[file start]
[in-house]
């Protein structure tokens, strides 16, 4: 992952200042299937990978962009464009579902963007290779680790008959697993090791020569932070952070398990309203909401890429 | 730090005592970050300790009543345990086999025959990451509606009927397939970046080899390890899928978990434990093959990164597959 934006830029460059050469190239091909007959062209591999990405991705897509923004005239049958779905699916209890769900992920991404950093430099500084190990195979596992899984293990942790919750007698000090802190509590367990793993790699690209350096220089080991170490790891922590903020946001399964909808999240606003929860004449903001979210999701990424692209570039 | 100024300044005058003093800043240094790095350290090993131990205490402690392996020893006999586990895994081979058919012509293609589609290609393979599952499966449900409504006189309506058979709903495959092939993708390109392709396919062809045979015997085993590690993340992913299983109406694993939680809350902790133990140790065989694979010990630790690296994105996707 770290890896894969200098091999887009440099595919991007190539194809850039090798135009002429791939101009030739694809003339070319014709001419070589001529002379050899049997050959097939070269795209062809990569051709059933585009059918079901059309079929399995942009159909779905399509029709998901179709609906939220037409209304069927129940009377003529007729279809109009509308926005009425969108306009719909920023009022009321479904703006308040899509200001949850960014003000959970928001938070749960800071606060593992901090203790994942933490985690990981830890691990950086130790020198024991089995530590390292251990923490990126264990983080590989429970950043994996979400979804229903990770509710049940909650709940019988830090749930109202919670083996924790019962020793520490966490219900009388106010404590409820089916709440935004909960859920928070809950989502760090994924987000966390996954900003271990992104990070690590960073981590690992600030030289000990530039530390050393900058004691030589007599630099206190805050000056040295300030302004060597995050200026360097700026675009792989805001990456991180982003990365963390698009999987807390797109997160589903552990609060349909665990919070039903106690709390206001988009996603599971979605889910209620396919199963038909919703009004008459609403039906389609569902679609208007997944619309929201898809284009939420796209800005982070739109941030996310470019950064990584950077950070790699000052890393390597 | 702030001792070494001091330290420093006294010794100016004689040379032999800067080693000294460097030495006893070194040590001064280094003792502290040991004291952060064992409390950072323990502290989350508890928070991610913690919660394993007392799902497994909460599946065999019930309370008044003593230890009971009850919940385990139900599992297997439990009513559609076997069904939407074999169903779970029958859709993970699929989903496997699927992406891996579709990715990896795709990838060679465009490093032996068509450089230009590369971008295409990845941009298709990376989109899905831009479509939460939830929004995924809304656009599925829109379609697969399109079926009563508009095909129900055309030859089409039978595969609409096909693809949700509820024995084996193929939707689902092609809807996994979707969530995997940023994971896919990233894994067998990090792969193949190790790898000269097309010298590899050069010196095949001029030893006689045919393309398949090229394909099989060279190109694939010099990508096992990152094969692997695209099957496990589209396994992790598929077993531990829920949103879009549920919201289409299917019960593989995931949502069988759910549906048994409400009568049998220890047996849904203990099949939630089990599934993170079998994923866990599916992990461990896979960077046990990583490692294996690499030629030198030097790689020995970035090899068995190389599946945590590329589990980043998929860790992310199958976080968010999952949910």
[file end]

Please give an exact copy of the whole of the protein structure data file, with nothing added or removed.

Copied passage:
[in-house]
């Protein structure tokens, strides 16, 4: 992952200042299937990978962009464009579902963007290779680790008959697993090791020569932070952070398990309203909401890429 | 730090005592970050300790009543345990086999025959990451509606009927397939970046080899390890899928978990434990093959990164597959 934006830029460059050469190239091909007959062209591999990405991705897509923004005239049958779905699916209890769900992920991404950093430099500084190990195979596992899984293990942790919750007698000090802190509590367990793993790699690209350096220089080991170490790891922590903020946001399964909808999240606003929860004449903001979210999701990424692209570039 | 100024300044005058003093800043240094790095350290090993131990205490402690392996020893006999586990895994081979058919012509293609589609290609393979599952499966449900409504006189309506058979709903495959092939993708390109392709396919062809045979015997085993590690993340992913299983109406694993939680809350902790133990140790065989694979010990630790690296994105996707 770290890896894969200098091999887009440099595919991007190539194809850039090798135009002429791939101009030739694809003339070319014709001419070589001529002379050899049997050959097939070269795209062809990569051709059933585009059918079901059309079929399995942009159909779905399509029709998901179709609906939220037409209304069927129940009377003529007729279809109009509308926005009425969108306009719909920023009022009321479904703006308040899509200001949850960014003000959970928001938070749960800071606060593992901090203790994942933490985690990981830890691990950086130790020198024991089995530590390292251990923490990126264990983080590989429970950043994996979400979804229903990770509710049940909650709940019988830090749930109202919670083996924790019962020793520490966490219900009388106010404590409820089916709440935004909960859920928070809950989502760090994924987000966390996954900003271990992104990070690590960073981590690992600030030289000990530039530390050393900058004691030589007599630099206190805050000056040295300030302004060597995050200026360097700026675009792989805001990456991180982003990365963390698009999987807390797109997160589903552990609060349909665990919070039903106690709390206001988009996603599971979605889910209620396919199963038909919703009004008459609403039906389609569902679609208007997944619309929201898809284009939420796209800005982070739109941030996310470019950064990584950077950070790699000052890393390597 | 702030001792070494001091330290420093006294010794100016004689040379032999800067080693000294460097030495006893070194040590001064280094003792502290040991004291952060064992409390950072323990502290989350508890928070991610913690919660394993007392799902497994909460599946065999019930309370008044003593230890009971009850919940385990139900599992297997439990009513559609076997069904939407074999169903779970029958859709993970699929989903496997699927992406891996579709990715990896795709990838060679465009490093032996068509450089230009590369971008295409990845941009298709990376989109899905831009479509939460939830929004995924809304656009599925829109379609697969399109079926009563508009095909129900055309030859089409039978595969609409096909693809949700509820024995084996193929939707689902092609809807996994979707969530995997940023994971896919990233894994067998990090792969193949190790790898000269097309010298590899050069010196095949001029030893006689045919393309398949090229394909099989060279190109694939010099990508096992990152094969692997695209099957496990589209396994992790598929077993531990829920949103879009549920919201289409299917019960593989995931949502069988759910549906048994409400009568049998220890047996849904203990099949939630089990599934993170079998994923866990599916992990461990896979960077046990990583490692294996690499030629030198030097790689020995970035090899068995190389599946945590590329589990980043998929860790992310199958976080968010999952949910």